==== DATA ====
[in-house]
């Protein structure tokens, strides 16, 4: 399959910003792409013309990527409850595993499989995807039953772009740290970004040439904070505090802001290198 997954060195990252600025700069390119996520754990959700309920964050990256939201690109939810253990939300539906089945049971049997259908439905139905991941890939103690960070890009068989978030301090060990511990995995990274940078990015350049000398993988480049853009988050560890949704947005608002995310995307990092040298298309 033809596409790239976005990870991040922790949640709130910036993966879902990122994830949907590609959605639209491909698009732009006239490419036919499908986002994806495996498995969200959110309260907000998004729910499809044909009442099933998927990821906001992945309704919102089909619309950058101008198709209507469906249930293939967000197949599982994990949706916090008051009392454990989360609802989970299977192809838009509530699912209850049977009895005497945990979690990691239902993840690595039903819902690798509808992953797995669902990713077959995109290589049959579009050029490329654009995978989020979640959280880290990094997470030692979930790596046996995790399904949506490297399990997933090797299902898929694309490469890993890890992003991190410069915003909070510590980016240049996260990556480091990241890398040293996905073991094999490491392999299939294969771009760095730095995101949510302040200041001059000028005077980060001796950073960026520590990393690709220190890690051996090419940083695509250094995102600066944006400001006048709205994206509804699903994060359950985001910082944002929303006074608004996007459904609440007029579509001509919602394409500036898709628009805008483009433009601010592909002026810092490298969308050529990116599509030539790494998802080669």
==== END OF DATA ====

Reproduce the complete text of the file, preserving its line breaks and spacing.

[in-house]
């Protein structure tokens, strides 16, 4: 399959910003792409013309990527409850595993499989995807039953772009740290970004040439904070505090802001290198 997954060195990252600025700069390119996520754990959700309920964050990256939201690109939810253990939300539906089945049971049997259908439905139905991941890939103690960070890009068989978030301090060990511990995995990274940078990015350049000398993988480049853009988050560890949704947005608002995310995307990092040298298309 033809596409790239976005990870991040922790949640709130910036993966879902990122994830949907590609959605639209491909698009732009006239490419036919499908986002994806495996498995969200959110309260907000998004729910499809044909009442099933998927990821906001992945309704919102089909619309950058101008198709209507469906249930293939967000197949599982994990949706916090008051009392454990989360609802989970299977192809838009509530699912209850049977009895005497945990979690990691239902993840690595039903819902690798509808992953797995669902990713077959995109290589049959579009050029490329654009995978989020979640959280880290990094997470030692979930790596046996995790399904949506490297399990997933090797299902898929694309490469890993890890992003991190410069915003909070510590980016240049996260990556480091990241890398040293996905073991094999490491392999299939294969771009760095730095995101949510302040200041001059000028005077980060001796950073960026520590990393690709220190890690051996090419940083695509250094995102600066944006400001006048709205994206509804699903994060359950985001910082944002929303006074608004996007459904609440007029579509001509919602394409500036898709628009805008483009433009601010592909002026810092490298969308050529990116599509030539790494998802080669």